When I started this blog after the website went live, I intended to use it to aid spiritual growth and discipleship. I still will in the future. August 22nd was the last blog I posted. Since that time, my family has been through a roller coaster ride of emotions.
As many of you know, August 20th my twin girls were diagnosed with Twin to Twin Transfusion Syndrome. Four days later, Sarah's water broke at 17 weeks (on a Sunday no less!). After an initial hospital stay of 10 days, we were given the news that the girls would not make 20 weeks. Sarah came home and we were broken-hearted. Then an amazing thing happened, the girls kept kicking away. Days turned to weeks, and the girls kept resiliently hanging in there. Many of us thought a miracle would take place. It did. Maggie and Ellen united Christians from all over the world. We were prayed for in tongues by Charismatics; Catholics lit candles for us; and one devout woman of faith fasted for us in Nice, France.
I think these girls united our church as well. You all were and are amazing to our family. We have received hundreds of cards, prayers, and an abundance of love from you. Thank you. Sarah, Abigail, and I love each and every one of you.
Many of you have commented that you have no words after Maggie and Ellen passed away. You do not need any. The groans of the Holy Spirit are enough. The Father knows.
Suffering happens in our broken and fallen world. It is not how it should be. However, scripture over and again gives us a beautiful image of God - shepherd. Many passages both in the Old and New Testaments use this image, but perhaps the most famous is Psalm 23. David, reflecting back on his life, returns to the occupation of his childhood to describe God. The Lord is my shepherd, I shall not want. Think about the life David lived - incredible triumphs and disastrous failures. He knew exactly what the valley of the shadow of death felt and looked like. But he could honestly say "I fear no evil, for You are with me, Your rod and Your staff, they comfort me." The image of God as shepherd is a God who gets His hands dirty entering the suffering in our broken world. It is a God who takes suffering and weaves purpose and meaning through the suffering. We may not see it for a long time, but our Good Shepherd is guiding us through the pain into newness of life.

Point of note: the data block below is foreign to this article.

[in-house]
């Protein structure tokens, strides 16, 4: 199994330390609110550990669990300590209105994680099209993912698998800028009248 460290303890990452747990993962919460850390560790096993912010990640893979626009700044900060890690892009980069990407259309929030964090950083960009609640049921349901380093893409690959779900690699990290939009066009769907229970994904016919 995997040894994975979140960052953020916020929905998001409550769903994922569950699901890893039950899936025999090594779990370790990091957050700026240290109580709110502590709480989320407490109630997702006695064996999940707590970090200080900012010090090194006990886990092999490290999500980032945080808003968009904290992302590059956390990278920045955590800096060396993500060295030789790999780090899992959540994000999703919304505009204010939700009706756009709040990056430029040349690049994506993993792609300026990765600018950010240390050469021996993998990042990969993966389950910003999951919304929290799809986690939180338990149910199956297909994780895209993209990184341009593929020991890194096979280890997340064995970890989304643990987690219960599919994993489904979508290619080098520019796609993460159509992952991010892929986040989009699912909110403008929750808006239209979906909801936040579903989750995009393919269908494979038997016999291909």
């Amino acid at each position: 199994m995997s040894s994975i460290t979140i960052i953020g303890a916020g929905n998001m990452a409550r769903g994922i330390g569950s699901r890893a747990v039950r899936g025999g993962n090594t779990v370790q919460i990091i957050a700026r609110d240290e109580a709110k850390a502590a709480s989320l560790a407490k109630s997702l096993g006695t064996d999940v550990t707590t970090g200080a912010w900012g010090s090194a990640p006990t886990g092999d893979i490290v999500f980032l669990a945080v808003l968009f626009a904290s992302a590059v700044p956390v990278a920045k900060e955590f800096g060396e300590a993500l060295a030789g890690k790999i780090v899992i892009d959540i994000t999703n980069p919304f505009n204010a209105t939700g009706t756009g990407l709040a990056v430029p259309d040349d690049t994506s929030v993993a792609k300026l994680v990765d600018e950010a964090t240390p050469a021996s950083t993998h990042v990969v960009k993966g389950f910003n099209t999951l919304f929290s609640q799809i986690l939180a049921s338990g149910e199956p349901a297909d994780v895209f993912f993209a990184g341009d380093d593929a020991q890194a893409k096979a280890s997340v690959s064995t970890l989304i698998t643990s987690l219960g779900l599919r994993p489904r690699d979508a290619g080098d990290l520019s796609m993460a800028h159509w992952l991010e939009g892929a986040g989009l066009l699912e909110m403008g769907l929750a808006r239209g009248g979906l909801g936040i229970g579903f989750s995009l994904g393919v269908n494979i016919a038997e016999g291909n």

Since the girls died, I have prayed this Psalm over and over. Sarah and I hurt, and will hurt for a long while. But I want you to know, our God is with us, Emmanuel.
I love you, and will be returning to the pulpit Sunday. I hope to see you there.